Do you have an below-average employee on worker’s comp? Here are your rights as an employer:
Workers Compensation Firing
Claimants may legally be terminated while a workers’ compensation claim is pending so long as employee is not otherwise protected by law. However, employers may not retaliate against an employee for filing a workers’ compensation claim.The employer must determine the following: Is the employee entitled to Family and Medical Leave Act (FMLA) protections? Is the employee covered under the Americans with Disabilities Act (ADA)? Is the employee being terminated for a discriminatory reasons? Is the employee being terminated for a reason contrary to public policy?
Possible Downside: Commissioners/judges are more likely to be sympathetic to an unemployed claimant, may result in higher disability awards as well as need for vocational rehabilitation.
Necessary documentation to terminate an employee on workers’ compensation: Employers must document reasons for termination. If a worker is terminated for poor performance, the employer must ensure that reasons are outlined in evaluations and/or that disciplinary process has been followed. If it’s a need-based termination, the employer must articulate business need behind termination (i.e., inadequate sales required staffing reduction).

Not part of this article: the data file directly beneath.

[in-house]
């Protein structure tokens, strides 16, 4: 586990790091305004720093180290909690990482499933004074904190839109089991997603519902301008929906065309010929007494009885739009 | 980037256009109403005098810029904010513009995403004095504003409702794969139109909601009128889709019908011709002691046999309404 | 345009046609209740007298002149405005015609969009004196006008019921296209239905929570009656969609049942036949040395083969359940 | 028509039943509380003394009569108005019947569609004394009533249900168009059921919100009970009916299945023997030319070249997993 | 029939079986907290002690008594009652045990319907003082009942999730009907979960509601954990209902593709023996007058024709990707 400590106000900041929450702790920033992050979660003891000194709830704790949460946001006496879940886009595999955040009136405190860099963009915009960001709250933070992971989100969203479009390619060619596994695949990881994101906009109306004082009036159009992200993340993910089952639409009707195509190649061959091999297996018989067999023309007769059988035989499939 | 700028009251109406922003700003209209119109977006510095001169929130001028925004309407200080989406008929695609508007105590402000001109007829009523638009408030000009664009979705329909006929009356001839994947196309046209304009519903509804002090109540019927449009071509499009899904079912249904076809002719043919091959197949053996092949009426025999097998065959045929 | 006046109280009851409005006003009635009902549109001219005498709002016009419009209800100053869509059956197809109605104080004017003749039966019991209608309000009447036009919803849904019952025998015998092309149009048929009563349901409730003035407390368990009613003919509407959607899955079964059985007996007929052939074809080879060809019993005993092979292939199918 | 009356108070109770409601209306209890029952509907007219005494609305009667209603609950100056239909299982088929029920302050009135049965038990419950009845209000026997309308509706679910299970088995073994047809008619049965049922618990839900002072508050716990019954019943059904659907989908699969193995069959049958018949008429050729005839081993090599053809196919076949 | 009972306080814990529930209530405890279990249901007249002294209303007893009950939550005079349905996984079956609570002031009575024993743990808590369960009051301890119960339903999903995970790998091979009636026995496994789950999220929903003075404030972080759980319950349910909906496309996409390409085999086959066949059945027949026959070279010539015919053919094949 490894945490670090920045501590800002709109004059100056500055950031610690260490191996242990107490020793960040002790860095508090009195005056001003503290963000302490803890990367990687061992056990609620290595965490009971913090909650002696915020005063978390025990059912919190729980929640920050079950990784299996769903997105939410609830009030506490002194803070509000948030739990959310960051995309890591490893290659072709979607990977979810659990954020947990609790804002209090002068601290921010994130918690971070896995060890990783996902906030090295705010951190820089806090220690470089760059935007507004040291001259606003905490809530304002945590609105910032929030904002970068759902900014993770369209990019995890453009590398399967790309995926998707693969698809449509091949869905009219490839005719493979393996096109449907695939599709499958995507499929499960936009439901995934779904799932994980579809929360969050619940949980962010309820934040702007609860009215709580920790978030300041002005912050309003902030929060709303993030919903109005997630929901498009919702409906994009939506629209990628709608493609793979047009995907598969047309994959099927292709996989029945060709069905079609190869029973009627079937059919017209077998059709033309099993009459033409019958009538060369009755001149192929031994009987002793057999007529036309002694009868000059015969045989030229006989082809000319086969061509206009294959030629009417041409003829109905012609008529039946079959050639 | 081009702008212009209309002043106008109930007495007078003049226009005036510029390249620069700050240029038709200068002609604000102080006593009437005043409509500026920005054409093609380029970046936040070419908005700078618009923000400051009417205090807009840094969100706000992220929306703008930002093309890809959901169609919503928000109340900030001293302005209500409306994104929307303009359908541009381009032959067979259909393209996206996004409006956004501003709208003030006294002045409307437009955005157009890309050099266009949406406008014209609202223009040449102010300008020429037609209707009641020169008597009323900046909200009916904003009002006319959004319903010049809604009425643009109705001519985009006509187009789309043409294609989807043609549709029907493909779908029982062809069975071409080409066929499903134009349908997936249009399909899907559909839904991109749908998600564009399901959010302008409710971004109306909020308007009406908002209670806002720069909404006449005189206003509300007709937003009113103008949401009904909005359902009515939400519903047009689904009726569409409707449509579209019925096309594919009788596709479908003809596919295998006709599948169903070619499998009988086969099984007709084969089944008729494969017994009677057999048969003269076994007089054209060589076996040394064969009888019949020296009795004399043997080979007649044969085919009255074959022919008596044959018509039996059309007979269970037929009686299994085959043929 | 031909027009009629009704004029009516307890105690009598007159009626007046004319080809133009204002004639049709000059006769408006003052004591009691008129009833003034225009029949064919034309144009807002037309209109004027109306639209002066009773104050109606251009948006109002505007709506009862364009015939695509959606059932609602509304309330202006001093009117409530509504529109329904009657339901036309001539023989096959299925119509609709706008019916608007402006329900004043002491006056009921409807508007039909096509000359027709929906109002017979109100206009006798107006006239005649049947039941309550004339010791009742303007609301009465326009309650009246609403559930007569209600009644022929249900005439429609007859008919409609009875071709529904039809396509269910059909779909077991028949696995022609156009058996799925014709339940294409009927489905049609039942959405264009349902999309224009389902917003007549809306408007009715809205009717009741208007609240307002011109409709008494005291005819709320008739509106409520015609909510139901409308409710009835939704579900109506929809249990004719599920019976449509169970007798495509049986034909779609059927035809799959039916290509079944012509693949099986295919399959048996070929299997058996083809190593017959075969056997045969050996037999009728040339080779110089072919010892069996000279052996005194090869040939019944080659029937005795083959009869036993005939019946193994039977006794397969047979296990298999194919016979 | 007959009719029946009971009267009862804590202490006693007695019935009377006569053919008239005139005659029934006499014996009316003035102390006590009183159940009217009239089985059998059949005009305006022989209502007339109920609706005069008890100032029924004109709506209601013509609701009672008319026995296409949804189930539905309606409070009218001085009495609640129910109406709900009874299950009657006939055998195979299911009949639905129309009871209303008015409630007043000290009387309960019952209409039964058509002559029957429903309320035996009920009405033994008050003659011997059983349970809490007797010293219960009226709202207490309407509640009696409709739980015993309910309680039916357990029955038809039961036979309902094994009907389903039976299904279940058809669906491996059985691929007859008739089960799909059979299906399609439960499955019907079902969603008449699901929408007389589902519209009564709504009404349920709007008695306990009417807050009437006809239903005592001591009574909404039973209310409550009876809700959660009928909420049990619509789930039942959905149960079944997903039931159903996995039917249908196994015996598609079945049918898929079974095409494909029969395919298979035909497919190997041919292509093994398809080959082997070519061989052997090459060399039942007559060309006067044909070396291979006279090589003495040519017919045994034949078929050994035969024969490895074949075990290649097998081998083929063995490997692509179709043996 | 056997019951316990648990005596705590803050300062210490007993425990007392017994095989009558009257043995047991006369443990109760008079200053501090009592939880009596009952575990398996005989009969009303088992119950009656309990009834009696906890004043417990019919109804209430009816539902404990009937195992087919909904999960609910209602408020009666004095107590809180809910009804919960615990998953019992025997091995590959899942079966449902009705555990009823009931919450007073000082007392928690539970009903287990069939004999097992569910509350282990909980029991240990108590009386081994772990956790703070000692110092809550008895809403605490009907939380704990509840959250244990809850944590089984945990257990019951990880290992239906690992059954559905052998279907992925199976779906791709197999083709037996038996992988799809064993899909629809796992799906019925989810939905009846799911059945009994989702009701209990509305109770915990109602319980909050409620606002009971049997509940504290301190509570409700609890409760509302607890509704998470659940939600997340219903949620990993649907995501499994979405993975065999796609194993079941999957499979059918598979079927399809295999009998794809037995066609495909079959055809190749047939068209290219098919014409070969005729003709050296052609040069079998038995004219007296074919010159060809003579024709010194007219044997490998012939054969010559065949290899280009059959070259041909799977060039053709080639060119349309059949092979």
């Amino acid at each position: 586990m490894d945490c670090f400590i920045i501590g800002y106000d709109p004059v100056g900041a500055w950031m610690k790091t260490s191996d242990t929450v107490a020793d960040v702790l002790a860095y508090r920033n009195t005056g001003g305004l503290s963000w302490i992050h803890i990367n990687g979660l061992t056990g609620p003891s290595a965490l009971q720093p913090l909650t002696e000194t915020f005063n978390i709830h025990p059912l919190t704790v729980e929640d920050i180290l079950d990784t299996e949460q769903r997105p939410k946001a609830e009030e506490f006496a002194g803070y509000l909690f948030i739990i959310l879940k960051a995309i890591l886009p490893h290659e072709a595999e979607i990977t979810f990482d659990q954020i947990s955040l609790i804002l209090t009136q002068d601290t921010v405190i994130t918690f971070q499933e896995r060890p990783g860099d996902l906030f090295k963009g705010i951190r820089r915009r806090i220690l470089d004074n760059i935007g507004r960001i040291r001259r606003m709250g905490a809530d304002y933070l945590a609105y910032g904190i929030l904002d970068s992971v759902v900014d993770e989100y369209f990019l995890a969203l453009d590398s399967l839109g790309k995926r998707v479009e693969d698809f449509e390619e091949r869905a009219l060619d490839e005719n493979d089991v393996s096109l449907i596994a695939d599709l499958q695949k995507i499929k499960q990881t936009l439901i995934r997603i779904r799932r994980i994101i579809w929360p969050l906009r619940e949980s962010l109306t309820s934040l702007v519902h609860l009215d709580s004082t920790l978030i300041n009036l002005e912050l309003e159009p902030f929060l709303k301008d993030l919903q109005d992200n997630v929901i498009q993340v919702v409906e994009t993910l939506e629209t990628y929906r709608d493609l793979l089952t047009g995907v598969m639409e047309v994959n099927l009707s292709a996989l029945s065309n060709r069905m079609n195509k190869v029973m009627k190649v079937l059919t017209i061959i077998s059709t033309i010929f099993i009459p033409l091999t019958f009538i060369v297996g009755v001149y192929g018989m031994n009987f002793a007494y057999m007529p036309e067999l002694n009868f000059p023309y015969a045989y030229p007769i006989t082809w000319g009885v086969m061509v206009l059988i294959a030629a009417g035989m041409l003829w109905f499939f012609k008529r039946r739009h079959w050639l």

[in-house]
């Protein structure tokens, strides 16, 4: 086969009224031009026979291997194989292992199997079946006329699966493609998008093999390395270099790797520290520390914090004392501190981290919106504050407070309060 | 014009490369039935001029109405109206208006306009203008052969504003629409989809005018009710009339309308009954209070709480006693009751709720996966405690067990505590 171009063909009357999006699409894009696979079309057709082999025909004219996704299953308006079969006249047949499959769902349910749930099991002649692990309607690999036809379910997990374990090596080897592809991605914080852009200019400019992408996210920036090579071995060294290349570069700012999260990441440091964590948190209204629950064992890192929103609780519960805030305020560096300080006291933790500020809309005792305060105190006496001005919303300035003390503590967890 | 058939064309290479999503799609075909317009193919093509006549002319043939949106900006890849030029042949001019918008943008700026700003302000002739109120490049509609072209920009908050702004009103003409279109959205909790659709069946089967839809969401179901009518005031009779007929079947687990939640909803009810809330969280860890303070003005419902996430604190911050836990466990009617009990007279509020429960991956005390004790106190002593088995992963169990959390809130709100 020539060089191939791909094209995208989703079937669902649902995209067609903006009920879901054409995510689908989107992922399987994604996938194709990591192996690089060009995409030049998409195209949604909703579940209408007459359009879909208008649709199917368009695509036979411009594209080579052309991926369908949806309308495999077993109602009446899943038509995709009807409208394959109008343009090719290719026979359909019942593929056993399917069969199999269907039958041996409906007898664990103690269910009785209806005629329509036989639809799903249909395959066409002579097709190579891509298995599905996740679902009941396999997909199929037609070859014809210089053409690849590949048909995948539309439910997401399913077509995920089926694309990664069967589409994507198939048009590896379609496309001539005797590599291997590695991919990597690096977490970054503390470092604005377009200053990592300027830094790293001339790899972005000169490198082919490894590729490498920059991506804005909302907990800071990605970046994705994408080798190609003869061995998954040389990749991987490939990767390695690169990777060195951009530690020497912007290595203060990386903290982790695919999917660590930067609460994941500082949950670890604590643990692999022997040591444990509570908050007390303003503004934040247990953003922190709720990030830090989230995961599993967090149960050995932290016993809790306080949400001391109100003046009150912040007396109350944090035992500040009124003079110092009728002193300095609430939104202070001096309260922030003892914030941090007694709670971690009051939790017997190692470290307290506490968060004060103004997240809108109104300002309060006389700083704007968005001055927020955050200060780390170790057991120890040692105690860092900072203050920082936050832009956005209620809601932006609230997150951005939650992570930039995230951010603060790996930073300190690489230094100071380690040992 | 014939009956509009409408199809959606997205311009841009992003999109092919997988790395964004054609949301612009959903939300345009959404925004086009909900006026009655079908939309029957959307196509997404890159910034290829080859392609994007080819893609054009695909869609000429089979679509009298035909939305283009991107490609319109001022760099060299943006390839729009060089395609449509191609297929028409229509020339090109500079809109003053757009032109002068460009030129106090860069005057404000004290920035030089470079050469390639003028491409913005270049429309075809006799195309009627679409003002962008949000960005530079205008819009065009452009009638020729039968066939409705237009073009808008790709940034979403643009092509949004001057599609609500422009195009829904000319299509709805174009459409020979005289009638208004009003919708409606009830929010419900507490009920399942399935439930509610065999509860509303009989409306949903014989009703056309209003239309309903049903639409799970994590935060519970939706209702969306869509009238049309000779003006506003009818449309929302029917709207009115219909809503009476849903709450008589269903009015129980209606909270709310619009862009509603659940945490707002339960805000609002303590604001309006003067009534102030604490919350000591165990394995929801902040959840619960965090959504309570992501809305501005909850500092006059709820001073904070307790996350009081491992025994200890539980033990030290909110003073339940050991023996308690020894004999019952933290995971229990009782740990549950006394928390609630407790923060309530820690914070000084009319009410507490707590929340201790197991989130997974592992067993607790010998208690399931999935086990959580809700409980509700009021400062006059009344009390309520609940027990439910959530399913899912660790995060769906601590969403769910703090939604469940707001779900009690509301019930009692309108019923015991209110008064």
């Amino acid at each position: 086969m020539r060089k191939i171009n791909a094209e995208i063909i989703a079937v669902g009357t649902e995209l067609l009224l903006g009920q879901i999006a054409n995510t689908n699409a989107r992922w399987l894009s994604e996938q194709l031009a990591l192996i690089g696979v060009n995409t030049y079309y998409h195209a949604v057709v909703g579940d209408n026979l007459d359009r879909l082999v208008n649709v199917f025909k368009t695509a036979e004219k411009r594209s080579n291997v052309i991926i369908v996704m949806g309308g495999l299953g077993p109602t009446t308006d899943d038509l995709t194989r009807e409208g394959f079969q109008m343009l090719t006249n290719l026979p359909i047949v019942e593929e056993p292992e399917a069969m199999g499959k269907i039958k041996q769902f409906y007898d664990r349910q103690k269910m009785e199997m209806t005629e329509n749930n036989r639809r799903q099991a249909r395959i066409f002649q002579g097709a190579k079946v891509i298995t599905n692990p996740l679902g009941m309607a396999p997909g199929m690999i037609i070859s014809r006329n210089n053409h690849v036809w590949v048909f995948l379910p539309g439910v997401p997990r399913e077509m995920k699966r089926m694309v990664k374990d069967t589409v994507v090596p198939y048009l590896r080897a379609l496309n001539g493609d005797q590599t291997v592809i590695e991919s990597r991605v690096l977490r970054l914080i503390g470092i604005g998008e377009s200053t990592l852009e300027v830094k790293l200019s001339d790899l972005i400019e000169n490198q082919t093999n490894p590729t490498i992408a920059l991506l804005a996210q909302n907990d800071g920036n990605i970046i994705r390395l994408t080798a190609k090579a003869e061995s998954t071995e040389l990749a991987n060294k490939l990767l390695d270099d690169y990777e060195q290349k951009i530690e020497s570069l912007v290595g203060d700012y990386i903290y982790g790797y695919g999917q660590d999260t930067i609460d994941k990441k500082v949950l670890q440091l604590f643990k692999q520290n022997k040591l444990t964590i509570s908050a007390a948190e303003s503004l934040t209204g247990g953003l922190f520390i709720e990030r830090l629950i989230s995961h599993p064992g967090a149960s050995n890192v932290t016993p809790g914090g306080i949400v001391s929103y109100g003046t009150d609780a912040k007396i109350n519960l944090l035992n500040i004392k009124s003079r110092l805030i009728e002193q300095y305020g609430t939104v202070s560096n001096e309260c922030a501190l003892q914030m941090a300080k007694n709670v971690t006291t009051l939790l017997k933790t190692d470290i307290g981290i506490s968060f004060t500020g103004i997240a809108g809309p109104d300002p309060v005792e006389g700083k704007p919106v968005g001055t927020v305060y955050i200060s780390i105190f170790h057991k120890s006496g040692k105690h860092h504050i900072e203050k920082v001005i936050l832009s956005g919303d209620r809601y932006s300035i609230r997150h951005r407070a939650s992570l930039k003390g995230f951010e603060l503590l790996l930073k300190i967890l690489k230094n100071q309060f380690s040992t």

HIPAA and Workers’ Compensation Claims
HIPAA is the Health Insurance Portability and Accountability Act. The HIPAA Privacy Rule protects the privacy of individually identifiable health information. HIPAA applies to health care providers, health care clearing houses, and group health plans. But HIPAA’s Privacy rule does not apply to workers’ compensation claims. When a worker files a workers’ compensation claim, the privilege of privacy on the matter has been waived in regard to that particular claim. Employers are free to contact the health care provider for information related to the workers’ compensation injury or illness. However, you might still have problems gaining information. Some doctors don’t understand HIPAA relative to Workers’ Compensation. Some are also scared of the consequences of a potential HIPAA violation and chose to err on the side of caution at all times. HIPAA does include some severe penalties for violations. Therefore, doctors may be unwilling to make the distinction on their own of what is or is not covered by HIPAA. As a consequence employers might still be asked to provide HIPAA authorizations before the doctor is willing to talk to the employer, even for a workers’ compensation claim.